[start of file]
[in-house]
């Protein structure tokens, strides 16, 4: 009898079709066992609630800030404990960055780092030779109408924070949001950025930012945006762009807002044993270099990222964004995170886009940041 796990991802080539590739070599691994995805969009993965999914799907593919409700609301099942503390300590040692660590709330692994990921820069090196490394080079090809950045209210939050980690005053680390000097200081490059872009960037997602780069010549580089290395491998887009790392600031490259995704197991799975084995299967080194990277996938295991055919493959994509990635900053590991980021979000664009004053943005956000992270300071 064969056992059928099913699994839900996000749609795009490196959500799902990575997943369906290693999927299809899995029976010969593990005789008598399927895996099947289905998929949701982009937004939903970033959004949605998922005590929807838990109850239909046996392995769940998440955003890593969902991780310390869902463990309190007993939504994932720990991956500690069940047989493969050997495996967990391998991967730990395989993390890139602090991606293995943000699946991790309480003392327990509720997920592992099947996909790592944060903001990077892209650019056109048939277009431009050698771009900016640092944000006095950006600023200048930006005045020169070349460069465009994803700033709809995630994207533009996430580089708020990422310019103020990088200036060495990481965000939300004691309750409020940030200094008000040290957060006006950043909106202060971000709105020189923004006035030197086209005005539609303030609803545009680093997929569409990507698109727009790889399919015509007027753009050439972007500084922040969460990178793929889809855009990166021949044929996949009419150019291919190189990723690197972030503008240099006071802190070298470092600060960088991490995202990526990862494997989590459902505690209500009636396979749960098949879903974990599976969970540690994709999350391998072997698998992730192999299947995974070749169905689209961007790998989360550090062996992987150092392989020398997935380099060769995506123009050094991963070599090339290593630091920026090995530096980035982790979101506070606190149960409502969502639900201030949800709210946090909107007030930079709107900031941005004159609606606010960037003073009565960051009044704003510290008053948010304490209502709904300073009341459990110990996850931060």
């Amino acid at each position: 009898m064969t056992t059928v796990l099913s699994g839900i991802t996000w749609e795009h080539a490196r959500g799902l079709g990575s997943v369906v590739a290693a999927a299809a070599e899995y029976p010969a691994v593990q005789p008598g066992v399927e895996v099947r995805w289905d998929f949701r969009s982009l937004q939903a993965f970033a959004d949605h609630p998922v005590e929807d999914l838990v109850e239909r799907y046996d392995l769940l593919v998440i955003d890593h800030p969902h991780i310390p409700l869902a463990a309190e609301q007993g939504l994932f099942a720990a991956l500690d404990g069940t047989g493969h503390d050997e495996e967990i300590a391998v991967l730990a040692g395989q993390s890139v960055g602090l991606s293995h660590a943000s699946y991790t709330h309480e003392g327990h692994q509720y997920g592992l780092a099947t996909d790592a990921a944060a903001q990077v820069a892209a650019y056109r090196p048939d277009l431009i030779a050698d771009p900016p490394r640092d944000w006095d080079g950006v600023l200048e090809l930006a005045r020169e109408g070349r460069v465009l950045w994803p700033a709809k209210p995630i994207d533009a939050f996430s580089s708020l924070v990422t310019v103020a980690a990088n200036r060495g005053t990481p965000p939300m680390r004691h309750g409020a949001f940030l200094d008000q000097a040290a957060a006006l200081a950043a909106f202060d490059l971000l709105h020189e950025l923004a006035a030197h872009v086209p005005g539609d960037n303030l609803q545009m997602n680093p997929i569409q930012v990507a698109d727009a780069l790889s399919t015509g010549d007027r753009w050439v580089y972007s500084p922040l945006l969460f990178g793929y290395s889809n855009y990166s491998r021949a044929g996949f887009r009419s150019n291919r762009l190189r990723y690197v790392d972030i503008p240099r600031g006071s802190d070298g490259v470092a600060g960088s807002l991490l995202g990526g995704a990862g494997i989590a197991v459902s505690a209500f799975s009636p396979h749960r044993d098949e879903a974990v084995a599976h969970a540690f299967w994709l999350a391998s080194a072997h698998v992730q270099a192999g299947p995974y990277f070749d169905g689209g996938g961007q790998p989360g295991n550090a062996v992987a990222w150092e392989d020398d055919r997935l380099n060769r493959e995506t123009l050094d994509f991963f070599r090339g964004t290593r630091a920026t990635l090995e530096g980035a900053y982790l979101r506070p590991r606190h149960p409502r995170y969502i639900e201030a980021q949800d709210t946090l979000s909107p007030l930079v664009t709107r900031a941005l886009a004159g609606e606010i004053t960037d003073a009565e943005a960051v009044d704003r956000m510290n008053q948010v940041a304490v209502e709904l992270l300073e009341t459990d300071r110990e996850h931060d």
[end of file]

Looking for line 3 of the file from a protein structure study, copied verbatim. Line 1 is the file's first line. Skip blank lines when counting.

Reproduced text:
């Amino acid at each position: 009898m064969t056992t059928v796990l099913s699994g839900i991802t996000w749609e795009h080539a490196r959500g799902l079709g990575s997943v369906v590739a290693a999927a299809a070599e899995y029976p010969a691994v593990q005789p008598g066992v399927e895996v099947r995805w289905d998929f949701r969009s982009l937004q939903a993965f970033a959004d949605h609630p998922v005590e929807d999914l838990v109850e239909r799907y046996d392995l769940l593919v998440i955003d890593h800030p969902h991780i310390p409700l869902a463990a309190e609301q007993g939504l994932f099942a720990a991956l500690d404990g069940t047989g493969h503390d050997e495996e967990i300590a391998v991967l730990a040692g395989q993390s890139v960055g602090l991606s293995h660590a943000s699946y991790t709330h309480e003392g327990h692994q509720y997920g592992l780092a099947t996909d790592a990921a944060a903001q990077v820069a892209a650019y056109r090196p048939d277009l431009i030779a050698d771009p900016p490394r640092d944000w006095d080079g950006v600023l200048e090809l930006a005045r020169e109408g070349r460069v465009l950045w994803p700033a709809k209210p995630i994207d533009a939050f996430s580089s708020l924070v990422t310019v103020a980690a990088n200036r060495g005053t990481p965000p939300m680390r004691h309750g409020a949001f940030l200094d008000q000097a040290a957060a006006l200081a950043a909106f202060d490059l971000l709105h020189e950025l923004a006035a030197h872009v086209p005005g539609d960037n303030l609803q545009m997602n680093p997929i569409q930012v990507a698109d727009a780069l790889s399919t015509g010549d007027r753009w050439v580089y972007s500084p922040l945006l969460f990178g793929y290395s889809n855009y990166s491998r021949a044929g996949f887009r009419s150019n291919r762009l190189r990723y690197v790392d972030i503008p240099r600031g006071s802190d070298g490259v470092a600060g960088s807002l991490l995202g990526g995704a990862g494997i989590a197991v459902s505690a209500f799975s009636p396979h749960r044993d098949e879903a974990v084995a599976h969970a540690f299967w994709l999350a391998s080194a072997h698998v992730q270099a192999g299947p995974y990277f070749d169905g689209g996938g961007q790998p989360g295991n550090a062996v992987a990222w150092e392989d020398d055919r997935l380099n060769r493959e995506t123009l050094d994509f991963f070599r090339g964004t290593r630091a920026t990635l090995e530096g980035a900053y982790l979101r506070p590991r606190h149960p409502r995170y969502i639900e201030a980021q949800d709210t946090l979000s909107p007030l930079v664009t709107r900031a941005l886009a004159g609606e606010i004053t960037d003073a009565e943005a960051v009044d704003r956000m510290n008053q948010v940041a304490v209502e709904l992270l300073e009341t459990d300071r110990e996850h931060d």